In Drought-Ridden California, the Classic Lawn Loses Ground
SAN DIEGO — Just a year ago, the Carmel Mountain Ranch Country Club — which bills itself as having an “exquisitely manicured, visually breathtaking” golf course — featured the same traditional rolling hills of grass found at golf clubs around the country.
But then came the $4 million renovation. With shovels and bulldozers, out went 54 acres of turf, nearly half the lawn on the course. Walkways that were once grass were replaced with shredded redwood bark, known here as “gorilla hair” for its coarse appearance and the way it feels underfoot. Large stretches of fairway are now covered in decomposed granite, which Kevin Hwang, the general manager of the club, calls a “fancy term for dirt.”
“It’s still not as pretty as I thought it would be,” Mr. Hwang confessed as he drove his cart through the course, a semipublic one that lets nonmembers play. With less grass on which to land a ball, the course has become somewhat more challenging, too.
Still, the club did not have to spend a penny: The local water district paid for the entire thing. It used a fund — now empty — from the larger Metropolitan Water District of Southern California that offered rebates to homeowners and others to rip out water-guzzling grass and replace it with drought-friendly alternatives.
The cash-for-grass program has existed for years in Southern California, but it reached a pinnacle this year, as the drought intensified and local water districts increased the size of the rebates, sometimes to as much as $4 a square foot. The Metropolitan Water District, which provides water to most of urban Southern California, has spent more than $450 million on rebates in the last two years — including the $4 million for Carmel Mountain Ranch Country Club.
But the costly initiatives are not simply about conservation. In some ways, the program is an attempt to change the state’s outdoor aesthetic, shifting it away from the green lawns that for generations have been an emblem of the California dream — not only for residents but also for people who grew up watching shows like “The Brady Bunch” and “Melrose Place” and considered a perfect yard to be a Southern California birthright.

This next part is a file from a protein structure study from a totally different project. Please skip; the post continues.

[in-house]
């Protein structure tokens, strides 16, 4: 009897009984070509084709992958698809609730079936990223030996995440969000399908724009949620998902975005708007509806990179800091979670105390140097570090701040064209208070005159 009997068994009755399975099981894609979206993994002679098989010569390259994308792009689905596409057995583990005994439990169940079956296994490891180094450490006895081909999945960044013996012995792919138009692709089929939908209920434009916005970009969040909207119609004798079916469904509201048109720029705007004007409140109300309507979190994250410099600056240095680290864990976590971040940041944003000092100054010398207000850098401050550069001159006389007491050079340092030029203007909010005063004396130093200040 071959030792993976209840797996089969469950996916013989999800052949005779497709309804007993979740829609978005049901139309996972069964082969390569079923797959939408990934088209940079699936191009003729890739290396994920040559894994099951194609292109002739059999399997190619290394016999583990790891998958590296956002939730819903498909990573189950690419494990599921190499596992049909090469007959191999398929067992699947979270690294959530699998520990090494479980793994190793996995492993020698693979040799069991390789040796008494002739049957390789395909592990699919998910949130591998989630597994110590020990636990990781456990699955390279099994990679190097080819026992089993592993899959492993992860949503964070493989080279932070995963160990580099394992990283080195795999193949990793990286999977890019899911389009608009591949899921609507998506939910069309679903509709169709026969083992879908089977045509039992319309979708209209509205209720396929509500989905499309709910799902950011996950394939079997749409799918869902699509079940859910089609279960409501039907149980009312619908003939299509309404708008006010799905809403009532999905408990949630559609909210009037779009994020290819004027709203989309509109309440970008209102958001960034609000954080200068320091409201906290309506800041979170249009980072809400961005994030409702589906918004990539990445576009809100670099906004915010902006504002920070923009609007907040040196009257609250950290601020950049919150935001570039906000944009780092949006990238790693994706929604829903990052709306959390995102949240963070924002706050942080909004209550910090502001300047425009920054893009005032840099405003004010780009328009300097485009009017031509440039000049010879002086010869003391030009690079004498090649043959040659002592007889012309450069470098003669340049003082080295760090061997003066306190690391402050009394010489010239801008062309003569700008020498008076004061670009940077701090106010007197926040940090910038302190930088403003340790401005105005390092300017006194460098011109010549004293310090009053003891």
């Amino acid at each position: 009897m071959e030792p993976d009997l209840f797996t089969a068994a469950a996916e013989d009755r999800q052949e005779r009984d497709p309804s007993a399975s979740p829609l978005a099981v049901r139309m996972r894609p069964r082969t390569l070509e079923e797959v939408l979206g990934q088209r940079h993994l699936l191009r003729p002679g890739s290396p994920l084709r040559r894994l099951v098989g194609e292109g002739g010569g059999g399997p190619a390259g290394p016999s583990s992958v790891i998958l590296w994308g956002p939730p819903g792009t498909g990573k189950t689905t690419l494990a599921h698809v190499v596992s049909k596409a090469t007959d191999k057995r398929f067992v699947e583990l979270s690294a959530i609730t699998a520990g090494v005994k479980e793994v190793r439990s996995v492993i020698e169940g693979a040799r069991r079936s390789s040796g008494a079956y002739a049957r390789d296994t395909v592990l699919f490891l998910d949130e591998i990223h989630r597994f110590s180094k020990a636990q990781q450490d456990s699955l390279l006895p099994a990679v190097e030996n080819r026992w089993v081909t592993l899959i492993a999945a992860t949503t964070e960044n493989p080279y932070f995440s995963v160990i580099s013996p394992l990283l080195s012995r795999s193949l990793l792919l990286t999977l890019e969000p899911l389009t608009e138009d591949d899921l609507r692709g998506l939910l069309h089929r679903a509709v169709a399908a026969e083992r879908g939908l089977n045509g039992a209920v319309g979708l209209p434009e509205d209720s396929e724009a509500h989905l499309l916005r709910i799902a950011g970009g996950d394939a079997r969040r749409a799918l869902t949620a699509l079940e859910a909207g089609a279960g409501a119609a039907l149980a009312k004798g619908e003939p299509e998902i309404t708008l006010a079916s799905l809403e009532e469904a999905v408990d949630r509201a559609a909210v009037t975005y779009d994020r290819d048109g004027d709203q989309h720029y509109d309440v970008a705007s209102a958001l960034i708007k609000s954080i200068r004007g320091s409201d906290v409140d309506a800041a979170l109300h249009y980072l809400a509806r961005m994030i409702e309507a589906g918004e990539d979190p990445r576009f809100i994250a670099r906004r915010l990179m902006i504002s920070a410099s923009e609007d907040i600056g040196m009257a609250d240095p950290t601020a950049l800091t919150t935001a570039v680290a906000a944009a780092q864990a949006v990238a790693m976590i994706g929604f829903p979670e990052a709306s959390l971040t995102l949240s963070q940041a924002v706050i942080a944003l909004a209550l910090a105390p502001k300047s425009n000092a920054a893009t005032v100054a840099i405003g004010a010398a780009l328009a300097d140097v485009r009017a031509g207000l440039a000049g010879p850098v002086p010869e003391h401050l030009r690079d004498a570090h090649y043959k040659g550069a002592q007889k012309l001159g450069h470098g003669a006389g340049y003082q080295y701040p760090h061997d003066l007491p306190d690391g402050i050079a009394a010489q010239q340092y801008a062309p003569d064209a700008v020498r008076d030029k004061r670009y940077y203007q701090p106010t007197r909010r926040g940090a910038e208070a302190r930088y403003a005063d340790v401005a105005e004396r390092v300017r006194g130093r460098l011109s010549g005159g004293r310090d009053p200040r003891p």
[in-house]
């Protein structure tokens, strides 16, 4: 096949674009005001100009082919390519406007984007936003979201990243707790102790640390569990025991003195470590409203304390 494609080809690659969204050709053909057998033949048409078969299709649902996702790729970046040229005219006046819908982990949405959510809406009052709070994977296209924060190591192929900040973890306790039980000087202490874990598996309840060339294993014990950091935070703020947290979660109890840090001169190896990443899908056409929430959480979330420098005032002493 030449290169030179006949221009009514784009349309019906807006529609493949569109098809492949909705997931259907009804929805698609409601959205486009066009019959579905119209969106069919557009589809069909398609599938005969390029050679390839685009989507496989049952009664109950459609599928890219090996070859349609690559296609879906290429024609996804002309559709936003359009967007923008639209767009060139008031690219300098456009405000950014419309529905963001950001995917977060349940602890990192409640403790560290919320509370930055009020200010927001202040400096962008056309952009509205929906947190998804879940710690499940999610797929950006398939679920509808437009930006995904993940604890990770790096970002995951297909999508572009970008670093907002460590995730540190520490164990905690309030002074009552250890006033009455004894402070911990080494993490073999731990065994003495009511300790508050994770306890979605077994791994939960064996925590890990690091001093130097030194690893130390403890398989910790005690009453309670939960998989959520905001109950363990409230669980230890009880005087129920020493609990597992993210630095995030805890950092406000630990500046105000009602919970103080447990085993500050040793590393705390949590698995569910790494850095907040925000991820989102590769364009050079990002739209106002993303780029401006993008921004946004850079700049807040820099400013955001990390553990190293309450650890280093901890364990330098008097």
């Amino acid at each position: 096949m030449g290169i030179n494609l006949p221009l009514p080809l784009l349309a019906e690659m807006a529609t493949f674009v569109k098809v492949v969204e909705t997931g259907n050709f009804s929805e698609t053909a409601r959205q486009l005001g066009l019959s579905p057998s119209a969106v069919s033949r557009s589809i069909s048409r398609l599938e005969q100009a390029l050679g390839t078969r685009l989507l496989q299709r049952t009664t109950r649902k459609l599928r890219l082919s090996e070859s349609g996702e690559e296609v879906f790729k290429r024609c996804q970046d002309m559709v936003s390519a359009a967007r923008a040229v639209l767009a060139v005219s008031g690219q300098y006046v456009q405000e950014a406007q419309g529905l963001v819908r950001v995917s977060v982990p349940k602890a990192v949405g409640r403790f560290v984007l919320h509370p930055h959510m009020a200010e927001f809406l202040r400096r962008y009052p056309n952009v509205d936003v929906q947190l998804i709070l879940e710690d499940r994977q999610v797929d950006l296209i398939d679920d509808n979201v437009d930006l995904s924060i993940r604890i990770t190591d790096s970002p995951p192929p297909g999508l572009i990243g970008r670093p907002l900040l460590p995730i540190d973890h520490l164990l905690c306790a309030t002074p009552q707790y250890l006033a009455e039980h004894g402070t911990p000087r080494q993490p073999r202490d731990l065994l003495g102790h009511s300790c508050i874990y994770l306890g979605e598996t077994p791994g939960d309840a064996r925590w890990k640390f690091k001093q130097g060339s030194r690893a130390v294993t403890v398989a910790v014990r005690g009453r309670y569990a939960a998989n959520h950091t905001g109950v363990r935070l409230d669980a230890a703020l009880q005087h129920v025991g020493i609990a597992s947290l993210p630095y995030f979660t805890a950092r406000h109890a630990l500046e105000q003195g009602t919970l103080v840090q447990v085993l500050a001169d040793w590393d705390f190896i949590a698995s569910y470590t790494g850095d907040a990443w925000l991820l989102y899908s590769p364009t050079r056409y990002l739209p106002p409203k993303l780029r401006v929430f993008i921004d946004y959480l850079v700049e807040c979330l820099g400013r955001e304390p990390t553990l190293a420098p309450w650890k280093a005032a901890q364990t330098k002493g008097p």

“I think people will look back at this time period and say this was the moment when we started a trend,” said Jeffrey Kightlinger, the general manager of the Metropolitan Water District, predicting that interest in lawn replacement will continue even if the rebates do not. After all, water is more expensive now, and there are fines for using too much.
Mr. Kightlinger thought that the additional $350 million allocated to the rebate program in the region for this year would last through December. Instead, it was claimed in months. At one point, the district was paying out $15 million in rebates each week.
“I don’t think anyone, anywhere, has spent this kind of money on consumer rebates, and we certainly won’t be able to sustain it going forward,” Mr. Kightlinger said. “It’s like anything else: You start here, and then eventually it becomes something you don’t have to pay for.”
The state’s Department of Water Resources has begun its own, albeit much smaller, program to fund similar rebates in other regions. The California 2015 Turf Replacement Initiative, which went into effect on April 1, called for the removal of 50 million square feet of lawns and ornamental turf. Just a quarter of the $22 million allocated for rebates in the rest of the state has been claimed so far, perhaps a sign of persistent resistance to ripping out grass.